30 in 31: day twenty: grab bag

As I am typing, I do not know what will appear below. I have the final week of December planned, and a list to go by for a few other days. But today, for two disparate reasons, I have no plan. Yet, I am a regimented person when it comes to the least essential aspects of life, and so I felt compelled to post something.

Having had a look through the LCARS Annex, I've come up with photos of Young Robert Montgomery. Tomorrow's entry will be filled with import and meaning, I'm sure...

PrivatelivesWith Norma Shearer

Strangersmaykiss.Also with Norma Shearer

Tallulah1With Tallulah Bankhead

ThedivorceeNorma Shearer again. That tart.

JunebrideIn the following decade, with Bette Davis.


30 in 31: day seventeen: in your lifetime, a Christmas song countdown

Christmas song recordings I love from the past couple of decades or so.

5. God Rest Ye Merry, Gentlemen (I didn't find a live video with good sound, unfortunately)
 

4. Cool Yule (fun performance, but you'll want to stop at 3:30.)
 

3. The Nutcracker Suite—Brian Setzer Orchestra
 

2. Baby, It's Cold Outside (Pretty sure in rl roles would be reversed, but this is lush and cool.)
 

1. Christmas Eve/Sarajevo 12/24 (of course)
 


30 in 31: day sixteen: from the Bussard Collector

I take screenshots of everything. I could make subfolders and subfolders, but right now they're all loose in the Bussard Collector on the desktop. Here are some ads I collected this year from several different issues of  Good Housekeeping and a few from LIFE magazine touching on one of my most cherished topics: The American Homefront in World War II.

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30 in 31: day fifteen: cute stuff I made this year

A representative sampling of stuff I made this year.

Babynosides BabyquiltsidesThis is the first official quilt I finished with the sewing machine. I made it for the new baby of my favorite internet writer/a favorite person in general, so I felt good that it turned out pretty well.

BikebagA cute bag I made for myself.

CalicotopA small quilt top.

CrazyquiltThe crazy quilt I made last winter. 100% by hand. I shared a few details of it here a couple days ago.

FirstapronThis is the first thing I made on my new sewing machine, which I got for my birthday in June. I sent it to one of my daughters.

PaintdaubsA painting I never actually finish because it isn't meant to be? It's this whole thing. Also it's not a very good photo...but I decided to hang it, anyway.

Stripeside InsideThis is a reversible bag. For some reason, I don't have photos of the blue side. But I did some finishing stitching at the top, then sent it to my daughter, thinking I'd make another. I have the materials, hope to have the time soon.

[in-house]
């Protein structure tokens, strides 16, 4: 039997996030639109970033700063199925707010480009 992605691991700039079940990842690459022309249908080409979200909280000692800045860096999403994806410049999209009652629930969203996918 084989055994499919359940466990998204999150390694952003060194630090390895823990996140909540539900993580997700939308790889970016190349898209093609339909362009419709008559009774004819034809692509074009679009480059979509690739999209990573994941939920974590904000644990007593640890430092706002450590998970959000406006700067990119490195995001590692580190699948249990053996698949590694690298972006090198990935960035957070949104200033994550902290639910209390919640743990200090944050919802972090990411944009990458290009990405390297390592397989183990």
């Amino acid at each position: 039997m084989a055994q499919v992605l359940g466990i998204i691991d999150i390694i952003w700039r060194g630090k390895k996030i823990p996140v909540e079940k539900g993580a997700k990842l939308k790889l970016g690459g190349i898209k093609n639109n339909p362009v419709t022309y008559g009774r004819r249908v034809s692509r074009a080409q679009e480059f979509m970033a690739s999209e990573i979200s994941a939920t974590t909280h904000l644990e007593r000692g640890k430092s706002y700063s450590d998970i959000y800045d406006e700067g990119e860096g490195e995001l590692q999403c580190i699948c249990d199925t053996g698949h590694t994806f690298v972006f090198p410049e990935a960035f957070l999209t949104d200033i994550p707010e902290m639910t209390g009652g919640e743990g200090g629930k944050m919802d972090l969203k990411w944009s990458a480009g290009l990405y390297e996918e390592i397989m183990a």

PurpletopAn experimental crazy quilt top. It's not done but I think it's neat.

TomatillosalsaTomatillo salsa.

TabletopperQuilted table topper


30 in 31: day fourteen: they're showing a repeat tonight

Personal Favorite Classic Holiday Films

I posted this a year ago today at the previous version of this blog, just made a few slight tweaks for reposting. This is partly a "best" list, but I will concede there are some good ones I left out, because they aren't personal favorites. If I were to make a true "best" list, I'd make it longer, to include a few more usual suspects. Hover over the links to see which are video and which are text. Also, at least half of these are available complete on YouTube.

Perennial favorites I never miss:

It’s a Wonderful Life 1946: I've never not loved this movie, and I could watch it several times a year. I have it on DVD now, because I wanted to always see it without commercial breaks. We watch it every year on Christmas Eve while drinking eggnog and eating cookies.  I think it's kind of a perfect movie.

Holiday 1938: I first saw this as a teenager as part of a double feature with Bringing Up Baby, but to me, it pairs better with The Awful Truth, one of the funniest movies ever made. Holiday has more pathos and tension, and is not a perfect movie, but it is still very funny, and one to hug and adore.

The Man Who Came to Dinner 1942: has a wonderful cast and lots of funny moments. It's staged very much like a play, which is enjoyable. And it has a lot of in-jokes that are extra funny if you know the references, but are still funny if you don't. It was written by Kaufman and Hart, who also wrote the hilarious You Can't Take It With You, which was adapted for the screen in 1938.